View attachment 639082

some regard stiffer front springs that get rid of that "wooly feeling" as an improvement for road handling, but for off-road/ poor quality road riding the more compliant OE fork springs that soak up the bumps are usually more desirable.....

edd.e i have serious concerns that you know what you are doing, and what you are letting yourself in for attempting what you say??? .......even if it is with a group of other riders and some kind of back-up.
 

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Discussion Starter #15
So this one is a no-brainer. What is the first thing everyone suggest you upgrade on a Bonneville when you decide to mod it? No, not trade in for a Speed Triple, upgrade the suspension! That's right, so although the choice was easy on what to do, it wasn't easy on how to do it.

As I was at it, also swapped the front springs out for YSS ones. Couldn't have been an easier changeover that dramatically changed it to a stiffer front end without that wooly play in suspension when you halt to a stop.

View attachment 639082

some regard stiffer front springs that get rid of that "wooly feeling" as an improvement for road handling, but for off-road/ poor quality road riding the more compliant OE fork springs that soak up the bumps are usually more desirable.....

edd.e i have serious concerns that you know what you are doing, and what you are letting yourself in for attempting what you say??? .......even if it is with a group of other riders and some kind of back-up.
Going to test ride over the weekend. The OE springs would stick slightly at full compression so hardly did well at absorbing.
 

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How about publishing your wish list? I had a 2010 Scrambler. I haven鈥檛 been to the Sahara but I do live in the Nevada desert. Tires make a huge difference off road. The higher center of gravity makes lofting the front easier but makes the bike fall easier too!


Fellow las vegan!


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Looks like a great project! If you want an extra pair of hands (though similarly experienced as yourself!) then give me a shout, I'm just over in Hither Green and am doing similar mods to my T100.
 

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Discussion Starter #18
Suspension (UPDATED)

So after a little off-road test over the weekend it's clear that the YSS front springs are wayy too stiff. I also ordered the progressive version, but the company sent me linear ones even though the description said otherwise. Apparently YSS have stopped doing them, thus they have kindly accepted to give me a full refund even though I've already used them in the bike for a couple of weeks and no longer had the box. Parts supplier.... you da real MVP

So I've ordered some Wilbers Promoto springs which absorb the bumps far better. Although they are about 3cm longer than the OEM, so I'll see if I cut the fork tube spacers later.

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Bicycle cable housing has come in handy as a little hook tool.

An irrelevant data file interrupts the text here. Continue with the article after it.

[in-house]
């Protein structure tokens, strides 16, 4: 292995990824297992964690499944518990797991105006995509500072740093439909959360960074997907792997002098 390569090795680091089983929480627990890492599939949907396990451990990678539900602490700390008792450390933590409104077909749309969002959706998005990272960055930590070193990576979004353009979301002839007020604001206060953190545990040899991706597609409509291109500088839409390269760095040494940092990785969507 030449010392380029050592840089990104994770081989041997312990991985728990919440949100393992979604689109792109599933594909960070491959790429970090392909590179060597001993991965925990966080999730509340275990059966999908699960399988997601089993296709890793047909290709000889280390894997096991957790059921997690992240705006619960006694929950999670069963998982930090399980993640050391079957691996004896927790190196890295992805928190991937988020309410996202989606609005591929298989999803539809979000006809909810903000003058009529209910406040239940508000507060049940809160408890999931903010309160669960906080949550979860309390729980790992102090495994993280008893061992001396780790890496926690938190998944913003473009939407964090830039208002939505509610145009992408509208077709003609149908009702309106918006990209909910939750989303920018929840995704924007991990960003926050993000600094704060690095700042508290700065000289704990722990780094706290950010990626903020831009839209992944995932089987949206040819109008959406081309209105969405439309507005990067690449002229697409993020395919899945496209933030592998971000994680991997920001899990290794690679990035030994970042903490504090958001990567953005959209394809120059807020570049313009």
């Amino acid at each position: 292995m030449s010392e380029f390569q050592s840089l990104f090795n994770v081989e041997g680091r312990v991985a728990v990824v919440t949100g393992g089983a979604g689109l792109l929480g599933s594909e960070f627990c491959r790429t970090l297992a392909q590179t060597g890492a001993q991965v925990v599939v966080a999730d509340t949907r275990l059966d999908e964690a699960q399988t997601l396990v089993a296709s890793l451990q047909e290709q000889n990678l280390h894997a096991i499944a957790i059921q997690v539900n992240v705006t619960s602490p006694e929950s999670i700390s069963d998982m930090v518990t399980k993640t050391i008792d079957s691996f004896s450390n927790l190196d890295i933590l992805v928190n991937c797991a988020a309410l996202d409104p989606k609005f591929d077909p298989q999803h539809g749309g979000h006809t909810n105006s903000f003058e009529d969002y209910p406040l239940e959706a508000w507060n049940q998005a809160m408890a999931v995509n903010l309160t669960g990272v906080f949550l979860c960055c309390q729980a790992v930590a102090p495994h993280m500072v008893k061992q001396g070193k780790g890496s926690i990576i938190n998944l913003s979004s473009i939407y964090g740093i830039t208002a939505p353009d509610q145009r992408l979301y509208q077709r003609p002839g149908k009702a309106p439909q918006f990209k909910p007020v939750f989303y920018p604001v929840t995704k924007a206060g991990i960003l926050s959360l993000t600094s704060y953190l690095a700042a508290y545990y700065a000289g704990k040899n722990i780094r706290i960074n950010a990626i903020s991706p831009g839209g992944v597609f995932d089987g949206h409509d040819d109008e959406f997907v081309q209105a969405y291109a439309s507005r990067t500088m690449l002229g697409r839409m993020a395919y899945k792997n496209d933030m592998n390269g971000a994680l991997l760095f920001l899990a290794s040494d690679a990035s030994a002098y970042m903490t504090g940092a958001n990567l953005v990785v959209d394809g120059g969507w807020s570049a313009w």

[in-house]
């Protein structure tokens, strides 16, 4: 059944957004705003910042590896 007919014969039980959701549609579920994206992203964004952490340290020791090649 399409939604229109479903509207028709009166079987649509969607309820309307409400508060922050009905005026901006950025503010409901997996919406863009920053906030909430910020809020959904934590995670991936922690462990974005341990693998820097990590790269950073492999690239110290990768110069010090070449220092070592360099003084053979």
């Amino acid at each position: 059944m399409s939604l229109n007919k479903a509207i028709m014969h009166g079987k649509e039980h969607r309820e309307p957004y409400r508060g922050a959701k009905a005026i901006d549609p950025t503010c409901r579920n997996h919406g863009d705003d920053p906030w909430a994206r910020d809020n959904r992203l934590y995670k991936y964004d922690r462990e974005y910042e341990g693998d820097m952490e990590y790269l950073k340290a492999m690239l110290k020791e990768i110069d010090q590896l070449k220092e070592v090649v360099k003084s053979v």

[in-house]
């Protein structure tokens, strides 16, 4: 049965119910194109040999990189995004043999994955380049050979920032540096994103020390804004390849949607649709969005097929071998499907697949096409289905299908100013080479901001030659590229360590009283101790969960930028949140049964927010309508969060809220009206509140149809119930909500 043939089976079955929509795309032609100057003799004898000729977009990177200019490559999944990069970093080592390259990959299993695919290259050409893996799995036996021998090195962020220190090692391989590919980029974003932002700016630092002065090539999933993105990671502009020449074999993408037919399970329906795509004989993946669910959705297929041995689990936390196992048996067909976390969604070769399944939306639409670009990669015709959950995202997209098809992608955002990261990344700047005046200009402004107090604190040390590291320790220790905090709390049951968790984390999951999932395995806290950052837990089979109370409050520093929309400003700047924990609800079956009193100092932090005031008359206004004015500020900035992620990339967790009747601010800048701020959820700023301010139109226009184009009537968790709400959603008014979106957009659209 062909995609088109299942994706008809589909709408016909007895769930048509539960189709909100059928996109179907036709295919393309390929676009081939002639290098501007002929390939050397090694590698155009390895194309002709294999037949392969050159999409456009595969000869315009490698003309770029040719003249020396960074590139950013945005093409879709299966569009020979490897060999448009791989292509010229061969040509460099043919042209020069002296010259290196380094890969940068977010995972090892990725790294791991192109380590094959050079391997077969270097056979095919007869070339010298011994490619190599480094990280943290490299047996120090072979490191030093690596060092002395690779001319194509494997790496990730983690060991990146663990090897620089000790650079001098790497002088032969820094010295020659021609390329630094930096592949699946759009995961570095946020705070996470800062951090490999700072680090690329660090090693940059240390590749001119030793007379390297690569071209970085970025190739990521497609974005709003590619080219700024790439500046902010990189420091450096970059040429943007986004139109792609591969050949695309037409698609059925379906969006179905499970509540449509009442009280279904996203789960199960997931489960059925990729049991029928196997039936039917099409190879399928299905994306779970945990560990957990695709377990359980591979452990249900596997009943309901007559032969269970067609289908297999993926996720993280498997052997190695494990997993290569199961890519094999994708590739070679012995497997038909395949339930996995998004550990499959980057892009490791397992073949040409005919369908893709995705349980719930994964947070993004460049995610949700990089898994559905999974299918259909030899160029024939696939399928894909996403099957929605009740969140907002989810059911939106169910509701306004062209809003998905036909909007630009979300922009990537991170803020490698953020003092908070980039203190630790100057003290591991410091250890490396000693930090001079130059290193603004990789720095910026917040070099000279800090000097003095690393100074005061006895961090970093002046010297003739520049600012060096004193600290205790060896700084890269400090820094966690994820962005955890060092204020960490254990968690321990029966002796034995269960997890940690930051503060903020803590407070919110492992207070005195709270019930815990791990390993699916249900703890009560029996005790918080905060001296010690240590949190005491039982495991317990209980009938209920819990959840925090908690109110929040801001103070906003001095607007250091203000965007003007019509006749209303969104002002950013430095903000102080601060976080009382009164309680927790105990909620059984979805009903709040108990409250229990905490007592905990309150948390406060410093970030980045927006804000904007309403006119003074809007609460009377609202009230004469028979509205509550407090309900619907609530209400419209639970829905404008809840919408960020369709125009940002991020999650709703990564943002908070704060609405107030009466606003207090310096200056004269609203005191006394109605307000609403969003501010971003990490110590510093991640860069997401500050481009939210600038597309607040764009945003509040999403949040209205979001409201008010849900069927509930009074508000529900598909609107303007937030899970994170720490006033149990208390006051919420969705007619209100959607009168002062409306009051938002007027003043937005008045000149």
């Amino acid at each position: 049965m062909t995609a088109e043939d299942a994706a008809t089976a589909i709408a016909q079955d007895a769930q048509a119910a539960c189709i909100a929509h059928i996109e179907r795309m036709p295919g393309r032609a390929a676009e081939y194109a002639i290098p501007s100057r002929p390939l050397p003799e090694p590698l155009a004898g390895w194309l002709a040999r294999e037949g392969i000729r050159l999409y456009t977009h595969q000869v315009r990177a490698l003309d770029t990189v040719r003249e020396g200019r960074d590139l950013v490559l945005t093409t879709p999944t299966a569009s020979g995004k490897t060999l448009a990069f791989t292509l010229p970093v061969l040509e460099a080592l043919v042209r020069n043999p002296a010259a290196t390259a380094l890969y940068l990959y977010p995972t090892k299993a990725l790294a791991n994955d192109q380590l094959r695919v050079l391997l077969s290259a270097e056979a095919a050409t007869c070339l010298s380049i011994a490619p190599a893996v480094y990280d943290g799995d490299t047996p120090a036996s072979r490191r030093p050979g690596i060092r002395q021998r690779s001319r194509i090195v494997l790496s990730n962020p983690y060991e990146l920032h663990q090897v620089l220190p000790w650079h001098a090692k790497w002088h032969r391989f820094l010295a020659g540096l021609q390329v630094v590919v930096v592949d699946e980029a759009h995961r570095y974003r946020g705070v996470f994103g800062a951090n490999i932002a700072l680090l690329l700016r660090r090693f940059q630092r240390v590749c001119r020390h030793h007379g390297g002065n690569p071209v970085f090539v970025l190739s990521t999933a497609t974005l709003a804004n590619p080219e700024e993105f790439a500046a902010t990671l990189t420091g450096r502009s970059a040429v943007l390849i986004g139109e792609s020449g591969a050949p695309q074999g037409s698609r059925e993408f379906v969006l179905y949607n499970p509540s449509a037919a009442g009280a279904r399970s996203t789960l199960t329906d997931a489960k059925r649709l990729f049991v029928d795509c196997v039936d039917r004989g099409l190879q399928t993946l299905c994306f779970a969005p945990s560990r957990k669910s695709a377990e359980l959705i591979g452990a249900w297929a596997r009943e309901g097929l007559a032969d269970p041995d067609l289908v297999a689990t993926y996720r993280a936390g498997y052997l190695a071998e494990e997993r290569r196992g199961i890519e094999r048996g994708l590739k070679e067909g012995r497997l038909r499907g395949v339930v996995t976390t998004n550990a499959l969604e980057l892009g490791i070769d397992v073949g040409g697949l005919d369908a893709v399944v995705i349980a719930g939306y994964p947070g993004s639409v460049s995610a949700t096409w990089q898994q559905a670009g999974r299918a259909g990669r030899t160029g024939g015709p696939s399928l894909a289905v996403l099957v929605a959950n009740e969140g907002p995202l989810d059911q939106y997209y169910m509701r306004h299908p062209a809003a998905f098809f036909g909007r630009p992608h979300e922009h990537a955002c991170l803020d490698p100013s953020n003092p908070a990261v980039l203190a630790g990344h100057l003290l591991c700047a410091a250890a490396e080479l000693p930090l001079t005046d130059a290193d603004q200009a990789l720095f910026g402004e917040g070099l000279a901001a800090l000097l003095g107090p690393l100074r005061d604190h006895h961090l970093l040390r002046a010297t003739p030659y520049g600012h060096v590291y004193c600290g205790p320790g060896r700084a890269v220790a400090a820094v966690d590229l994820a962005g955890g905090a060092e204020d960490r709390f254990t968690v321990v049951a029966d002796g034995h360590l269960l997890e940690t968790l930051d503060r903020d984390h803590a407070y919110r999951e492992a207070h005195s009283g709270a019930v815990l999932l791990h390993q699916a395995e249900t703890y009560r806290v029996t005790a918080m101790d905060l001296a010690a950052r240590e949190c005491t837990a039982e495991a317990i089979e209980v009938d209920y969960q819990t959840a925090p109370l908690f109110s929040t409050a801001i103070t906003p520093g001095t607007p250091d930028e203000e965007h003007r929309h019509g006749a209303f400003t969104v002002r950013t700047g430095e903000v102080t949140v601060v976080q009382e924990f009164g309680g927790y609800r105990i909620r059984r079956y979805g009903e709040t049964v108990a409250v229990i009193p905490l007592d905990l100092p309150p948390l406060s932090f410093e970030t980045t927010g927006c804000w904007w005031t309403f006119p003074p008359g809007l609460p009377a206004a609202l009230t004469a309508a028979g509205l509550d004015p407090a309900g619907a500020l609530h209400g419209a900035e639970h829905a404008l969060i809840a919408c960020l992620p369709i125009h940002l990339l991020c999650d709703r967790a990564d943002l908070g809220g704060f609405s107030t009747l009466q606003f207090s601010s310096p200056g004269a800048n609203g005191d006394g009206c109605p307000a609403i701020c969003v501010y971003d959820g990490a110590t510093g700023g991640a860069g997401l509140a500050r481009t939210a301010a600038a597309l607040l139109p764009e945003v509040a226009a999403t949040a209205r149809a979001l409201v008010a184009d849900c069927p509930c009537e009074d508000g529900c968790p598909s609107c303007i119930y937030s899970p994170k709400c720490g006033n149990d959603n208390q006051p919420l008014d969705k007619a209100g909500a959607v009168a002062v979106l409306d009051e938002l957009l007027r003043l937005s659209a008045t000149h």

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Discussion Starter #19 (Edited)
6000 mile service

So as my bike has done around 5500 miles (not too sure exactly as my motogadget speedo broke), and by the time I'm back from the trip it will be more like 7K I thought it would be sensible to do it's first proper service. I must say thank you to the trusty Haynes manual on this for an easy checklist.

Oil change, done. Swapped the filter to a K&N (haven't had any leaking issues unlike some report).

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Air filter swapped to a Simota Performance one.

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Spark plugs changed even though nothing was really wrong with them, just really rusted away with the water sitting in that dip at the top of the engine head.

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Brakes bled, cables checked, chain cleaned and re-tightened. And oh, this is a big one new tyres! Old ones were running close to illegal anyway so this counts as a service job, but also needed something bit more beefy for the off-road. The tyres were changed by a tyre shop. The ones in question are the Conti TKC80's

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Because most of these jobs are done after work, basically in the dark, I've been needing a trusty bright light to turn night into day. This is what I've been using - the Makita DML806 and couldn't recommend it more. If you're like me and don't have a garage or do have one and no power source this thing lights up a whole room and runs for hours from the standard Makita 18V.

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Discussion Starter #20
Looks like a great project! If you want an extra pair of hands (though similarly experienced as yourself!) then give me a shout, I'm just over in Hither Green and am doing similar mods to my T100.
Oh nice one, I'm just in East Dulwich. Are you after any parts or have any parts you're looking to swap/sell? Yeah man come by and say hi